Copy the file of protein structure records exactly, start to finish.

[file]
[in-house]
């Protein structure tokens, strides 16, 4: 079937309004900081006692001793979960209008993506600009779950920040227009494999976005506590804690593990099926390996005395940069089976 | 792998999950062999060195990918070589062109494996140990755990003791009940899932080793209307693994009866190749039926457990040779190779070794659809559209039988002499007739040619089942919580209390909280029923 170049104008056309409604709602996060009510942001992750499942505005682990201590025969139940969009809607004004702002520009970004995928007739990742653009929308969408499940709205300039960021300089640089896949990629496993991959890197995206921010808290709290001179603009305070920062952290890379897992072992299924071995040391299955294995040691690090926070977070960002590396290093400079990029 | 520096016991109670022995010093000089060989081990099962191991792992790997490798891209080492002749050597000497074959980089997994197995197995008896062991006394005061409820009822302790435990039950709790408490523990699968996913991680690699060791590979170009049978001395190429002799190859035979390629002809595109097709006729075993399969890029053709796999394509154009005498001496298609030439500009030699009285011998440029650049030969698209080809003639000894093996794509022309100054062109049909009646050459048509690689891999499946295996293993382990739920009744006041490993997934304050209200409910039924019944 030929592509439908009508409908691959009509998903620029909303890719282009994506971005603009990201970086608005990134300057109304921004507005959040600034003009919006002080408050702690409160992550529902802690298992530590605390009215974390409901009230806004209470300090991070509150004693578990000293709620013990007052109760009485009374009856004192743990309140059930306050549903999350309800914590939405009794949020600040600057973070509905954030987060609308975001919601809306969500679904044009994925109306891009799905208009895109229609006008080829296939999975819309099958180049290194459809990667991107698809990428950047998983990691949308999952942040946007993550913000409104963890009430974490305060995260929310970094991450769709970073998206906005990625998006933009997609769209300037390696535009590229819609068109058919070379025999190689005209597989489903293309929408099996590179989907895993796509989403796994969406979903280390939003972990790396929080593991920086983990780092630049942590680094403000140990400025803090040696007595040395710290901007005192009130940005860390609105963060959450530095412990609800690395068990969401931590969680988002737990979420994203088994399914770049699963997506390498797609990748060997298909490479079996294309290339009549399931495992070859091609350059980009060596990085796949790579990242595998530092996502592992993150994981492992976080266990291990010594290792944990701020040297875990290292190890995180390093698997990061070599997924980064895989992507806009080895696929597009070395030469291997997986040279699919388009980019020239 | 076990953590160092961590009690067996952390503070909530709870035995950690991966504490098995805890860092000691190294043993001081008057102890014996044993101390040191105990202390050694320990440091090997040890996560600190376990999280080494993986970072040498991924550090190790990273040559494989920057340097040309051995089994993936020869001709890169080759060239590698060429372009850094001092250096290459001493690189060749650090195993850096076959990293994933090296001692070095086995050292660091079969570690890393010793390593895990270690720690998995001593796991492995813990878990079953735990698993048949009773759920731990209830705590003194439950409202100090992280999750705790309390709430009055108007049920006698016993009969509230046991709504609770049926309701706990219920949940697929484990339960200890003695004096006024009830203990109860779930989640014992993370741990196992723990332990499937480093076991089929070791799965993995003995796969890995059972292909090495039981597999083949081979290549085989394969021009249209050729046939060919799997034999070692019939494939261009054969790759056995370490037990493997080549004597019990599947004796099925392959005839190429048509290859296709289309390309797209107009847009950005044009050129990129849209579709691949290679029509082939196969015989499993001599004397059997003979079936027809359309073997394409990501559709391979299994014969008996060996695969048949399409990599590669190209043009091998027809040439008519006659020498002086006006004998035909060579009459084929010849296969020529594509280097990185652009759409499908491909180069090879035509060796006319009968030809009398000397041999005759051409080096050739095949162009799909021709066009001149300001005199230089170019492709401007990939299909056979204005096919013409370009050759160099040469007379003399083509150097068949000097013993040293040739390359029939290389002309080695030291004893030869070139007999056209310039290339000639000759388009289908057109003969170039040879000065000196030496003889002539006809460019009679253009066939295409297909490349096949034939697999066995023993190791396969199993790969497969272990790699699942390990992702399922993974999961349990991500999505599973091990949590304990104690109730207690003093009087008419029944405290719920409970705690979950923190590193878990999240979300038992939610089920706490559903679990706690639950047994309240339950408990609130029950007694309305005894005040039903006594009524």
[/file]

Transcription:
[in-house]
């Protein structure tokens, strides 16, 4: 079937309004900081006692001793979960209008993506600009779950920040227009494999976005506590804690593990099926390996005395940069089976 | 792998999950062999060195990918070589062109494996140990755990003791009940899932080793209307693994009866190749039926457990040779190779070794659809559209039988002499007739040619089942919580209390909280029923 170049104008056309409604709602996060009510942001992750499942505005682990201590025969139940969009809607004004702002520009970004995928007739990742653009929308969408499940709205300039960021300089640089896949990629496993991959890197995206921010808290709290001179603009305070920062952290890379897992072992299924071995040391299955294995040691690090926070977070960002590396290093400079990029 | 520096016991109670022995010093000089060989081990099962191991792992790997490798891209080492002749050597000497074959980089997994197995197995008896062991006394005061409820009822302790435990039950709790408490523990699968996913991680690699060791590979170009049978001395190429002799190859035979390629002809595109097709006729075993399969890029053709796999394509154009005498001496298609030439500009030699009285011998440029650049030969698209080809003639000894093996794509022309100054062109049909009646050459048509690689891999499946295996293993382990739920009744006041490993997934304050209200409910039924019944 030929592509439908009508409908691959009509998903620029909303890719282009994506971005603009990201970086608005990134300057109304921004507005959040600034003009919006002080408050702690409160992550529902802690298992530590605390009215974390409901009230806004209470300090991070509150004693578990000293709620013990007052109760009485009374009856004192743990309140059930306050549903999350309800914590939405009794949020600040600057973070509905954030987060609308975001919601809306969500679904044009994925109306891009799905208009895109229609006008080829296939999975819309099958180049290194459809990667991107698809990428950047998983990691949308999952942040946007993550913000409104963890009430974490305060995260929310970094991450769709970073998206906005990625998006933009997609769209300037390696535009590229819609068109058919070379025999190689005209597989489903293309929408099996590179989907895993796509989403796994969406979903280390939003972990790396929080593991920086983990780092630049942590680094403000140990400025803090040696007595040395710290901007005192009130940005860390609105963060959450530095412990609800690395068990969401931590969680988002737990979420994203088994399914770049699963997506390498797609990748060997298909490479079996294309290339009549399931495992070859091609350059980009060596990085796949790579990242595998530092996502592992993150994981492992976080266990291990010594290792944990701020040297875990290292190890995180390093698997990061070599997924980064895989992507806009080895696929597009070395030469291997997986040279699919388009980019020239 | 076990953590160092961590009690067996952390503070909530709870035995950690991966504490098995805890860092000691190294043993001081008057102890014996044993101390040191105990202390050694320990440091090997040890996560600190376990999280080494993986970072040498991924550090190790990273040559494989920057340097040309051995089994993936020869001709890169080759060239590698060429372009850094001092250096290459001493690189060749650090195993850096076959990293994933090296001692070095086995050292660091079969570690890393010793390593895990270690720690998995001593796991492995813990878990079953735990698993048949009773759920731990209830705590003194439950409202100090992280999750705790309390709430009055108007049920006698016993009969509230046991709504609770049926309701706990219920949940697929484990339960200890003695004096006024009830203990109860779930989640014992993370741990196992723990332990499937480093076991089929070791799965993995003995796969890995059972292909090495039981597999083949081979290549085989394969021009249209050729046939060919799997034999070692019939494939261009054969790759056995370490037990493997080549004597019990599947004796099925392959005839190429048509290859296709289309390309797209107009847009950005044009050129990129849209579709691949290679029509082939196969015989499993001599004397059997003979079936027809359309073997394409990501559709391979299994014969008996060996695969048949399409990599590669190209043009091998027809040439008519006659020498002086006006004998035909060579009459084929010849296969020529594509280097990185652009759409499908491909180069090879035509060796006319009968030809009398000397041999005759051409080096050739095949162009799909021709066009001149300001005199230089170019492709401007990939299909056979204005096919013409370009050759160099040469007379003399083509150097068949000097013993040293040739390359029939290389002309080695030291004893030869070139007999056209310039290339000639000759388009289908057109003969170039040879000065000196030496003889002539006809460019009679253009066939295409297909490349096949034939697999066995023993190791396969199993790969497969272990790699699942390990992702399922993974999961349990991500999505599973091990949590304990104690109730207690003093009087008419029944405290719920409970705690979950923190590193878990999240979300038992939610089920706490559903679990706690639950047994309240339950408990609130029950007694309305005894005040039903006594009524």